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Identification of Novel Targeted Therapies for Renal Cancer (ONCOTREAT)
Start date: Sep 1, 2013, End date: Aug 31, 2018 PROJECT  FINISHED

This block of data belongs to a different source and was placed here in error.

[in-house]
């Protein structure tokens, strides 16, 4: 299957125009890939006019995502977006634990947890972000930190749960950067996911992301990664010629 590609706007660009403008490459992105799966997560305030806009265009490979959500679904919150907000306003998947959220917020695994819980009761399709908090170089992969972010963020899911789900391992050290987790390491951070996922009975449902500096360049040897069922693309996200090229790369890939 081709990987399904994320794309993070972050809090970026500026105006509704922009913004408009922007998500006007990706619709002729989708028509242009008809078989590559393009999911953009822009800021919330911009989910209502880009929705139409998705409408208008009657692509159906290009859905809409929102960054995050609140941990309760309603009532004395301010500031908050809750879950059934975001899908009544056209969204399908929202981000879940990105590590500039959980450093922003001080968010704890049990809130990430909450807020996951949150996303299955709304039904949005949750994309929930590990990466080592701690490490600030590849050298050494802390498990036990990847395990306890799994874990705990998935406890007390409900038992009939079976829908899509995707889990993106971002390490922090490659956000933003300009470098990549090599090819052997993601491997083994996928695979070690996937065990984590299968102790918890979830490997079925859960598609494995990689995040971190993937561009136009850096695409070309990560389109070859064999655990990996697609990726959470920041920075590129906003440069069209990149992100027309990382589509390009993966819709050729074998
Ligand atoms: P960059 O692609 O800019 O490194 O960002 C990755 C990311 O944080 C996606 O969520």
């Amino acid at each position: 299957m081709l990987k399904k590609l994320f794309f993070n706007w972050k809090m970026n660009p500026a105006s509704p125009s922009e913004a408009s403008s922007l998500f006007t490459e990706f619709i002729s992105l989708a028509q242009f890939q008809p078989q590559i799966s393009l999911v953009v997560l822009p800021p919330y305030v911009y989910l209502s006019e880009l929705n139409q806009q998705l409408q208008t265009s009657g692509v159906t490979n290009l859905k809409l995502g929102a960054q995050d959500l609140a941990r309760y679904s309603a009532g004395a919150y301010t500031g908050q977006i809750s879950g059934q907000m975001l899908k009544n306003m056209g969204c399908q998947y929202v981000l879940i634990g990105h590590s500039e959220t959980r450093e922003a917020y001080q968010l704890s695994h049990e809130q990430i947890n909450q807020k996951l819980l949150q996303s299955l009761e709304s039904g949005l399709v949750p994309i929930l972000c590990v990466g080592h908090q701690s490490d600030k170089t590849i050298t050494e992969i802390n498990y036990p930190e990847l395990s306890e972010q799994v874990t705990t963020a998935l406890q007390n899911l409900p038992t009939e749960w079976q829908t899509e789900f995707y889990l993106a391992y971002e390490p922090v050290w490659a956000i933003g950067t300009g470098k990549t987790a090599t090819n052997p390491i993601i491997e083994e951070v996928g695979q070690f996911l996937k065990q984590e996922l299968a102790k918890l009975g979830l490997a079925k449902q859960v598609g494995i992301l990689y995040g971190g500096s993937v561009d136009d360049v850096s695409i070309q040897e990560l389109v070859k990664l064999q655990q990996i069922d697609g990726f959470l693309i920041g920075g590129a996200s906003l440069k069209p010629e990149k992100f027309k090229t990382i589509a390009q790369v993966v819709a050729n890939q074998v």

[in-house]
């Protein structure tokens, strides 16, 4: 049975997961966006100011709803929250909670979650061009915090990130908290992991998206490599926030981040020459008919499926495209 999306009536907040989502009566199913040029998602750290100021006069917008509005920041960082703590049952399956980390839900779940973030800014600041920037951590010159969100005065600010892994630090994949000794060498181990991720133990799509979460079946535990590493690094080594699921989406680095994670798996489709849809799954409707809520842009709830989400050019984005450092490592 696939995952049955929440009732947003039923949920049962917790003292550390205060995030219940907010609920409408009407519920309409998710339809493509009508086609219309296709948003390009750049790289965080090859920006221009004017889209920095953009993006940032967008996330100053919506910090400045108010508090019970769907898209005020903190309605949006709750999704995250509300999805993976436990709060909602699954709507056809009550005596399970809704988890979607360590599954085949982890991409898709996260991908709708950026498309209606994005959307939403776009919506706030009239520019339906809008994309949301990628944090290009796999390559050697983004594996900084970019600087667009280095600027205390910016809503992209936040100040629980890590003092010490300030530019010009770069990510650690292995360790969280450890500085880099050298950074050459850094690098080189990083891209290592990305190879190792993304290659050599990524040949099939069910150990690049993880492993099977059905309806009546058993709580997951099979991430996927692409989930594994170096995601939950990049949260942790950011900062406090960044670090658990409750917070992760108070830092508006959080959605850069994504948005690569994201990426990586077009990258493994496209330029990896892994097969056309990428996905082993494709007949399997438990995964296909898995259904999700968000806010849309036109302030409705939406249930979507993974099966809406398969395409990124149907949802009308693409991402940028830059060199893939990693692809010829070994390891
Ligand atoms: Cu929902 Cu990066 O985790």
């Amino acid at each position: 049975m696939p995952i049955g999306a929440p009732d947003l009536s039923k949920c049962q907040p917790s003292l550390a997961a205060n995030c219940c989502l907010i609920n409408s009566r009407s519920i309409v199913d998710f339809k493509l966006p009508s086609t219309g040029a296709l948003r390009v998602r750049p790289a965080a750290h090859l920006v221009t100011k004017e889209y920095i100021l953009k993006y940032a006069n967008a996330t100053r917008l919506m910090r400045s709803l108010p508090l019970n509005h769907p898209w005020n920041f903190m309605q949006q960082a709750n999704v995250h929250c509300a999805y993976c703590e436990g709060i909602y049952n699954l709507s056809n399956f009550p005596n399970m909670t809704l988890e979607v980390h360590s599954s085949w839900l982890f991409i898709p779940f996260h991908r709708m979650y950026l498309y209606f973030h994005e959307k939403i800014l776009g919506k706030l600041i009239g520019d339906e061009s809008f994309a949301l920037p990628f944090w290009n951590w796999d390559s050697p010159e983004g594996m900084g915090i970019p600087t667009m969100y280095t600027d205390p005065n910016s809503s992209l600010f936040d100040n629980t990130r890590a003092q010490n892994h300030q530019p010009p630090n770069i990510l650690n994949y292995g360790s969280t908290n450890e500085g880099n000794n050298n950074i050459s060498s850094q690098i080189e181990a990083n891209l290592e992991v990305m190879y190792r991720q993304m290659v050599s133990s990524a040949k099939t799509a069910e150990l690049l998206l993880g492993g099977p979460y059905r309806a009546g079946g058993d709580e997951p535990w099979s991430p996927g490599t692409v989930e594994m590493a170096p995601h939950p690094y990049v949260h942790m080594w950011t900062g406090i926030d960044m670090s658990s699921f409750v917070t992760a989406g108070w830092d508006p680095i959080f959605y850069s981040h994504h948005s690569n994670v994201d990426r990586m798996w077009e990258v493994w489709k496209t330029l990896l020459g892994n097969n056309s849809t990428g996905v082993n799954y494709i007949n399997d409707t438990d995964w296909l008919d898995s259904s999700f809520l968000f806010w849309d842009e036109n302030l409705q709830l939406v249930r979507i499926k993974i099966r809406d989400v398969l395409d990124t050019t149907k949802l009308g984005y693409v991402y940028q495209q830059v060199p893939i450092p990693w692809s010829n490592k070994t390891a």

"Overall, kidney cancers are the eighth most common cancer and the incidence of the most common form (renal cell carcinoma, RCC) has been increasing steadily over the past 30 years. If detected early, surgical removal of RCC can be curative but the prognosis for metastatic disease is very poor. RCC is resistant to conventional therapy and recently introduced targeted therapies form the mainstay of treatment for metastatic disease. The rationale for the use of targeted therapies (e.g. antiangiogenic tyrosine kinase inhibitors) in RCC was derived from functional investigations of the mechanism of tumourigenesis in the rare inherited RCC syndrome von Hippel-Lindau disease. Whilst currently available targeted therapies can extend progression free survival in advanced RCC they are not curative and better treatments are urgently required. Large scale genomic studies of RCC are in progress and will greatly enhance current knowledge of the molecular pathology of RCC. However, experience from other cancers suggests that the results of genomic analyses of cancer are complex and identifying the key “gatekeeper genes” is frequently challenging. ONCOTREAT is based on the hypothesis that (a) the identification of the genetic basis of inherited forms of RCC will highlight those genes and pathways that are critical for tumourigenesis and (b) that selective targeting of cells deficient in inherited RCC gene function will enable advances in the treatment of inherited and sporadic RCC.The objectives of ONCOTREAT are to:1. Identify novel inherited RCC genes2. Generate and characterise human cell line models for inherited RCC genes3. Identify candidate therapeutic agents that, in in vitro studies, selectively target human cell line models of inherited RCC genes dysfunction4. Evaluate candidate therapeutic agents identified from in vitro studies in in vivo investigations to identify agents that target cancers deficient in inherited RCC gatekeeper genes."
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